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Discussion Starter · #1 ·
I have a 2003 4Motion wagon, 2.8L 30V, automatic. The PCV started leaking a couple days ago, giant vacuum leak out the vent looking port on the side of the hockey puck PCV valve. I taped over the vent to stop the vac leak and that sort of helps but it still leaks and idles rough. If I pop the cap and diaphragm off the PCV valve and just plug the line to intake, it runs great but smokes like crazy out the exhaust! What on earth could make it burn so much oil by capping off the vacuum line to intake???

Tthe part i have on the way is #6 on this diagram:
Auto part Diagram Automotive engine part Automotive exterior Transmission part

It doesn't make sense at all cause people cap off the line to intake all the time and run crankcase to a catch can.
 

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My guess is that when the crankcase pressure control is disabled like that, the much lower pressure within the engine, especially at idle or deceleration, will cause an oil mist to be pulled into the intake manifold. Not so good for oil consumption or the catalytic converters. On the other hand, the catch can approach you mentioned is pretty much how they did it 100 years ago, but usually without the can. The moisture in the crankcase won't 'boil off' so sludge results.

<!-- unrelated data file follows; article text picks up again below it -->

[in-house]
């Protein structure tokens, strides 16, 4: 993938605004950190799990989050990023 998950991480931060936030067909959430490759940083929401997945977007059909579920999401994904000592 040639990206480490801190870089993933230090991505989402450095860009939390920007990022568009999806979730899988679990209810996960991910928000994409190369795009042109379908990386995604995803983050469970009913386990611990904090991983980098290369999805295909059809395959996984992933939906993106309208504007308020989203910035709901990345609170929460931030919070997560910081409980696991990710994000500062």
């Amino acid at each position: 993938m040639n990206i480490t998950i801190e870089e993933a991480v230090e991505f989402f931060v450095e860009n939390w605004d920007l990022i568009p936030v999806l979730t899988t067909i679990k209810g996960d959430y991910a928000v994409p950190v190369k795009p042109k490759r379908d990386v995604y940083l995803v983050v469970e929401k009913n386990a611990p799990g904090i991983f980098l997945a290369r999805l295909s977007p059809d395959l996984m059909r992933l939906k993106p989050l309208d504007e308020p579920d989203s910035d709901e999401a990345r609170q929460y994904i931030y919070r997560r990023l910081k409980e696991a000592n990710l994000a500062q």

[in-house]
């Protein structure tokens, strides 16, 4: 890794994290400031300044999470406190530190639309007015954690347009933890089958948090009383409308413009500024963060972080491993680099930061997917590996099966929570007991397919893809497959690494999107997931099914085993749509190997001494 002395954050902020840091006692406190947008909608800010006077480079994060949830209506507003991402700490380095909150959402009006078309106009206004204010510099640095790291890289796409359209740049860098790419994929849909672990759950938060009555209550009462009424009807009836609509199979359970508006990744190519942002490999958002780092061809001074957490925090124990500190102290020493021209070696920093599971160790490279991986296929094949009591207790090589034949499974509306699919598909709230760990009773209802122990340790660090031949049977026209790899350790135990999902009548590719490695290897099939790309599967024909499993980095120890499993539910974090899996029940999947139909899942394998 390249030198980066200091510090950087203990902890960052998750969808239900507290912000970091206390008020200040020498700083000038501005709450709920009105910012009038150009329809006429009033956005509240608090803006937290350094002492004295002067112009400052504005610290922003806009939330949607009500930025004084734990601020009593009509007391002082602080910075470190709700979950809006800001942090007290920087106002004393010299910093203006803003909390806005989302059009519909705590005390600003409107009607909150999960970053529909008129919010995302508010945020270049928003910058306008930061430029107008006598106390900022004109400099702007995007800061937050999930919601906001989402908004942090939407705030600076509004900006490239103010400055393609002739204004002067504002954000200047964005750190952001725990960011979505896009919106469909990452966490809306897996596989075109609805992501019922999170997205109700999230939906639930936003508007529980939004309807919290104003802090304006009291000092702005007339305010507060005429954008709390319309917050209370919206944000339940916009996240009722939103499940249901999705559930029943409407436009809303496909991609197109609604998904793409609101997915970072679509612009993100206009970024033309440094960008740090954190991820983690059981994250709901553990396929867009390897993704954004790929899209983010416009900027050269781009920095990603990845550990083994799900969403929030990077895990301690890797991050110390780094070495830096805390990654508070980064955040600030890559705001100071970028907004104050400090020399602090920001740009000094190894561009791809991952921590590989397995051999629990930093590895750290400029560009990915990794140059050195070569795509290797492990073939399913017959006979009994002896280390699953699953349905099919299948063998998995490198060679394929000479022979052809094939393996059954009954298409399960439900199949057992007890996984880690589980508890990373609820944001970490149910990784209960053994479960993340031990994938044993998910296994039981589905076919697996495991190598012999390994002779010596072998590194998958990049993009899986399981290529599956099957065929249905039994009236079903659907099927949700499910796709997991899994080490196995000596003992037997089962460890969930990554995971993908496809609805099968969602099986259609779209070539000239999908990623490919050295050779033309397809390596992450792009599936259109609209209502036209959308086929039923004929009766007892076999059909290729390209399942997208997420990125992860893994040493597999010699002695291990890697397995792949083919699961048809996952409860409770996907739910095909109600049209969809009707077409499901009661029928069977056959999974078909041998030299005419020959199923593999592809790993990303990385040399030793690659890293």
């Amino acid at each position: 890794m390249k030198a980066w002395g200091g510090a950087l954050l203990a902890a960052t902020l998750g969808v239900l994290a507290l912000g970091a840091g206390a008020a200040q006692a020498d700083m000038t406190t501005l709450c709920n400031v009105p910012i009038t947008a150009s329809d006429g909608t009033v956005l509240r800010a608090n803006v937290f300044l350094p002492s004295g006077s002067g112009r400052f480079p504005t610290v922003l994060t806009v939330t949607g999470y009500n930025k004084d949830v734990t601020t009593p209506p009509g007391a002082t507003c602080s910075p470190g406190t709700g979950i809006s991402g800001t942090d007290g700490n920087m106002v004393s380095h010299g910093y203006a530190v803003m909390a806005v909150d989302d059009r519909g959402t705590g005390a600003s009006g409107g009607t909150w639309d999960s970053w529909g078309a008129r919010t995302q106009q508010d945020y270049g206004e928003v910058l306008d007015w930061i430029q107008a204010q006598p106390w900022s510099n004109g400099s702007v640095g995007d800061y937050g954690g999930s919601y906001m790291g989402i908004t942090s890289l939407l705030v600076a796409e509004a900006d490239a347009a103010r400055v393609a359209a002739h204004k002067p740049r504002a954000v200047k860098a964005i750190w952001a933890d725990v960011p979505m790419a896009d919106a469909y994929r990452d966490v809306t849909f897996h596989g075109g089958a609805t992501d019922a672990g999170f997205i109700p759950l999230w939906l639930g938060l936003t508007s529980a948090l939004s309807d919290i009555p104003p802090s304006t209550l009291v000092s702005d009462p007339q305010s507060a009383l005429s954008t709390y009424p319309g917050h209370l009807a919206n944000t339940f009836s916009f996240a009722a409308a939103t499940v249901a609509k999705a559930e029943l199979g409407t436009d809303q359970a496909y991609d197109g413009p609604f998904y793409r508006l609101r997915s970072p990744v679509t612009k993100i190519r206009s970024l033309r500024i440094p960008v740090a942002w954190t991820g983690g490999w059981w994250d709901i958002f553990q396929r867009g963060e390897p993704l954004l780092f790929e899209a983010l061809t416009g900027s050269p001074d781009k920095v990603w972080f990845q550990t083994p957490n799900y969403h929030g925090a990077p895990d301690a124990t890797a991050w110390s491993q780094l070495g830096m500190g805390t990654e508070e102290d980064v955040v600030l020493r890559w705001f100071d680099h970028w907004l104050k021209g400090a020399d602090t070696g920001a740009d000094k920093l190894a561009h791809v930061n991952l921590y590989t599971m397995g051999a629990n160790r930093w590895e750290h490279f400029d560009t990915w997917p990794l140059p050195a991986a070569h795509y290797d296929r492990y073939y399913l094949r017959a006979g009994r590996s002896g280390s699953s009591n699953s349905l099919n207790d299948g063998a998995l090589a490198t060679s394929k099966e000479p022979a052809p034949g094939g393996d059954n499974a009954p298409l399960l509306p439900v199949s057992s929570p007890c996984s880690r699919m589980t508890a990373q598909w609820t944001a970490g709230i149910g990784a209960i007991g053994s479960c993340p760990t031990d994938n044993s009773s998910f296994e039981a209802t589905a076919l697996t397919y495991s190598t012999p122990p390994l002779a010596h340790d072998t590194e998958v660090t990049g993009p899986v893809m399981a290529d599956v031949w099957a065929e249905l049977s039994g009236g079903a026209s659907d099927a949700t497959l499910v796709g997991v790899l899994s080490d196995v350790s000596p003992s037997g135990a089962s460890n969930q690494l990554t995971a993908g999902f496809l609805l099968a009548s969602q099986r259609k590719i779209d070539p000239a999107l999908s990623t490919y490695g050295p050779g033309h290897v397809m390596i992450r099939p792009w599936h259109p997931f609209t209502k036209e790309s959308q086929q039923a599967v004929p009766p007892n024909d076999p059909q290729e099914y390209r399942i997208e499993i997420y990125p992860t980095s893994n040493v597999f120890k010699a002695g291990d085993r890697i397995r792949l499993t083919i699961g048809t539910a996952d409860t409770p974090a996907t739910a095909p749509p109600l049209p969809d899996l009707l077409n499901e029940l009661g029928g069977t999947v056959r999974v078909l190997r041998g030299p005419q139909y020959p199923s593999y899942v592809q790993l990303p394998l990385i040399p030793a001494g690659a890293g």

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As the engine cycles through its normal rotation and when the RPM's go up and down, there are pressure differences in the crankcase. That PCV valve helps control those fluctuations. With that being disabled you get full manifold vacuum and it sucks all that oil mist / vapor right into the combustion side of the engine which is why it smokes so badly.
 

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Discussion Starter · #4 ·
Your both missing the big point! I had the crankcase completely isolated from the intake. Crankcase was venting to atmosphere, and the intake manifold port capped off! That is how I was expecting to bypass until the new PCV showed up but it smokes to bad.

If I connect the intake port direct to the crankcase, then the smoking quits. That's how I'm driving right now.
 

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Almost like an old school V8, when they used to run a 1/2" hose the back side of the carburetor mounting plate / adapter right up to one of the valve covers. The inside of the intake manifold would almost be plugged up with oily tar like gunk.
Old Ford FE motors had this problem.
And for you youngsters out there, one bank of cylinders would usually have more cubes than your whole engine.
 

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I honestly can't answer that question right now.
But there are 3 hoses that connect to the "crankcase". The two hoses that connect to the valve covers (one on each side) and the third is underneath the intake manifold at the backside of the engine.
So depending on what hoses are or are not connected can change the way the car runs.
And I'll be honest, I can't remember the exact connections, but I think there are two connections to the intake or at least what would be considered intake manifold. There at least three revisions of this the PCV system on our cars.
 

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I know this doesn't give any of the answers you are looking for, but if the car runs ok and it's not smoking, a few days shouldn't hurt anything until the replacement arrives.
 
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